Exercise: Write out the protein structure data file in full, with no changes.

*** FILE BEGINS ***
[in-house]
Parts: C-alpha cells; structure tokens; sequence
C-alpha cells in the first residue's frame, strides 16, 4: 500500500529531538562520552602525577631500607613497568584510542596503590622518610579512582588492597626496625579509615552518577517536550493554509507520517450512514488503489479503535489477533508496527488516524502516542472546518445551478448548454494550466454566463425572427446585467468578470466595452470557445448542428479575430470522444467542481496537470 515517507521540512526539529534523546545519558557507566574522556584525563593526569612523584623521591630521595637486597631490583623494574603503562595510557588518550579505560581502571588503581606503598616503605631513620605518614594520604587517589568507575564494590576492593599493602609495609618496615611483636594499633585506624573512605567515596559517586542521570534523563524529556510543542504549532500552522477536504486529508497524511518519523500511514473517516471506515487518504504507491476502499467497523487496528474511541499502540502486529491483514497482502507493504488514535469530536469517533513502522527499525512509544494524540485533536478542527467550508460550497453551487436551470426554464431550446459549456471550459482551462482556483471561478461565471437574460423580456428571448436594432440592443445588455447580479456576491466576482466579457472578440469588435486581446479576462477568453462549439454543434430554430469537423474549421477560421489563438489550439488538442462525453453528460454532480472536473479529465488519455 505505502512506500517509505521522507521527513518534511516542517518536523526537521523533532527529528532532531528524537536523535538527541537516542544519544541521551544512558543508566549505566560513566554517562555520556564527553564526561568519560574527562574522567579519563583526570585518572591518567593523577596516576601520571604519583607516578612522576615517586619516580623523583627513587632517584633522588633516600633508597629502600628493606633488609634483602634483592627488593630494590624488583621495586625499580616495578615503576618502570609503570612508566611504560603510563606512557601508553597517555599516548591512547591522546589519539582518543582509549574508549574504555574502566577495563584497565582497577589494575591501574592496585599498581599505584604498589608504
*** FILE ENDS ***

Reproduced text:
[in-house]
Parts: C-alpha cells; structure tokens; sequence
C-alpha cells in the first residue's frame, strides 16, 4: 500500500529531538562520552602525577631500607613497568584510542596503590622518610579512582588492597626496625579509615552518577517536550493554509507520517450512514488503489479503535489477533508496527488516524502516542472546518445551478448548454494550466454566463425572427446585467468578470466595452470557445448542428479575430470522444467542481496537470 515517507521540512526539529534523546545519558557507566574522556584525563593526569612523584623521591630521595637486597631490583623494574603503562595510557588518550579505560581502571588503581606503598616503605631513620605518614594520604587517589568507575564494590576492593599493602609495609618496615611483636594499633585506624573512605567515596559517586542521570534523563524529556510543542504549532500552522477536504486529508497524511518519523500511514473517516471506515487518504504507491476502499467497523487496528474511541499502540502486529491483514497482502507493504488514535469530536469517533513502522527499525512509544494524540485533536478542527467550508460550497453551487436551470426554464431550446459549456471550459482551462482556483471561478461565471437574460423580456428571448436594432440592443445588455447580479456576491466576482466579457472578440469588435486581446479576462477568453462549439454543434430554430469537423474549421477560421489563438489550439488538442462525453453528460454532480472536473479529465488519455 505505502512506500517509505521522507521527513518534511516542517518536523526537521523533532527529528532532531528524537536523535538527541537516542544519544541521551544512558543508566549505566560513566554517562555520556564527553564526561568519560574527562574522567579519563583526570585518572591518567593523577596516576601520571604519583607516578612522576615517586619516580623523583627513587632517584633522588633516600633508597629502600628493606633488609634483602634483592627488593630494590624488583621495586625499580616495578615503576618502570609503570612508566611504560603510563606512557601508553597517555599516548591512547591522546589519539582518543582509549574508549574504555574502566577495563584497565582497577589494575591501574592496585599498581599505584604498589608504